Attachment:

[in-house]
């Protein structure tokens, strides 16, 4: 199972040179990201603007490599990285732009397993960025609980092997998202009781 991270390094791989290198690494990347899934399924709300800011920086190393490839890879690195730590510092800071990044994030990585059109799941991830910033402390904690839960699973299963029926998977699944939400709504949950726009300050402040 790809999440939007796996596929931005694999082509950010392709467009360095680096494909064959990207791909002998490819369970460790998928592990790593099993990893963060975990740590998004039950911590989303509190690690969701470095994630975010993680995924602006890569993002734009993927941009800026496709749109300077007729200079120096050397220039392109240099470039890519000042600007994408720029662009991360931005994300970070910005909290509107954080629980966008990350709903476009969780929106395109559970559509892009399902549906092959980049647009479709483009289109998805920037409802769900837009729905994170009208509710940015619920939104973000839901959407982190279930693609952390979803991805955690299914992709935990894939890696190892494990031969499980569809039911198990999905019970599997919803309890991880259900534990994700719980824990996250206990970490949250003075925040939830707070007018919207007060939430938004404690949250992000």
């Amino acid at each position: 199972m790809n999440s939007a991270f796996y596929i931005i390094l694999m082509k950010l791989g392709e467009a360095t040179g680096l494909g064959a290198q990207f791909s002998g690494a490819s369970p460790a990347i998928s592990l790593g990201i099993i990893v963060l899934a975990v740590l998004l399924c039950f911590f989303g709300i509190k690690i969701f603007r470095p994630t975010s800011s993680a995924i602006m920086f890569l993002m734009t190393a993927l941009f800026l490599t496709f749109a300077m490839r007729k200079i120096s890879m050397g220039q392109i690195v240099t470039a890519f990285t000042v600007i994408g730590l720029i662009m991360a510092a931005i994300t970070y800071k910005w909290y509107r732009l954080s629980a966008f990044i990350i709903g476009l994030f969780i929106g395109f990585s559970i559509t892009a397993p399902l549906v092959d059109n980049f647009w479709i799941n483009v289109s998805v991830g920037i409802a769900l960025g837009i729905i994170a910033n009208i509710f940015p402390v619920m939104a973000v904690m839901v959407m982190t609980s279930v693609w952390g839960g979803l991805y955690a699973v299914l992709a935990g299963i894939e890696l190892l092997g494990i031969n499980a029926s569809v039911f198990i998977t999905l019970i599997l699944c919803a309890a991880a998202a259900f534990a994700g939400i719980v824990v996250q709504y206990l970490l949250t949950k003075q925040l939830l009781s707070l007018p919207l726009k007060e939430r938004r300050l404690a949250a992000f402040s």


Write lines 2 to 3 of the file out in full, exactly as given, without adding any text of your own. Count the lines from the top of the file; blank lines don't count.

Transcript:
């Protein structure tokens, strides 16, 4: 199972040179990201603007490599990285732009397993960025609980092997998202009781 991270390094791989290198690494990347899934399924709300800011920086190393490839890879690195730590510092800071990044994030990585059109799941991830910033402390904690839960699973299963029926998977699944939400709504949950726009300050402040 790809999440939007796996596929931005694999082509950010392709467009360095680096494909064959990207791909002998490819369970460790998928592990790593099993990893963060975990740590998004039950911590989303509190690690969701470095994630975010993680995924602006890569993002734009993927941009800026496709749109300077007729200079120096050397220039392109240099470039890519000042600007994408720029662009991360931005994300970070910005909290509107954080629980966008990350709903476009969780929106395109559970559509892009399902549906092959980049647009479709483009289109998805920037409802769900837009729905994170009208509710940015619920939104973000839901959407982190279930693609952390979803991805955690299914992709935990894939890696190892494990031969499980569809039911198990999905019970599997919803309890991880259900534990994700719980824990996250206990970490949250003075925040939830707070007018919207007060939430938004404690949250992000």
């Amino acid at each position: 199972m790809n999440s939007a991270f796996y596929i931005i390094l694999m082509k950010l791989g392709e467009a360095t040179g680096l494909g064959a290198q990207f791909s002998g690494a490819s369970p460790a990347i998928s592990l790593g990201i099993i990893v963060l899934a975990v740590l998004l399924c039950f911590f989303g709300i509190k690690i969701f603007r470095p994630t975010s800011s993680a995924i602006m920086f890569l993002m734009t190393a993927l941009f800026l490599t496709f749109a300077m490839r007729k200079i120096s890879m050397g220039q392109i690195v240099t470039a890519f990285t000042v600007i994408g730590l720029i662009m991360a510092a931005i994300t970070y800071k910005w909290y509107r732009l954080s629980a966008f990044i990350i709903g476009l994030f969780i929106g395109f990585s559970i559509t892009a397993p399902l549906v092959d059109n980049f647009w479709i799941n483009v289109s998805v991830g920037i409802a769900l960025g837009i729905i994170a910033n009208i509710f940015p402390v619920m939104a973000v904690m839901v959407m982190t609980s279930v693609w952390g839960g979803l991805y955690a699973v299914l992709a935990g299963i894939e890696l190892l092997g494990i031969n499980a029926s569809v039911f198990i998977t999905l019970i599997l699944c919803a309890a991880a998202a259900f534990a994700g939400i719980v824990v996250q709504y206990l970490l949250t949950k003075q925040l939830l009781s707070l007018p919207l726009k007060e939430r938004r300050l404690a949250a992000f402040s």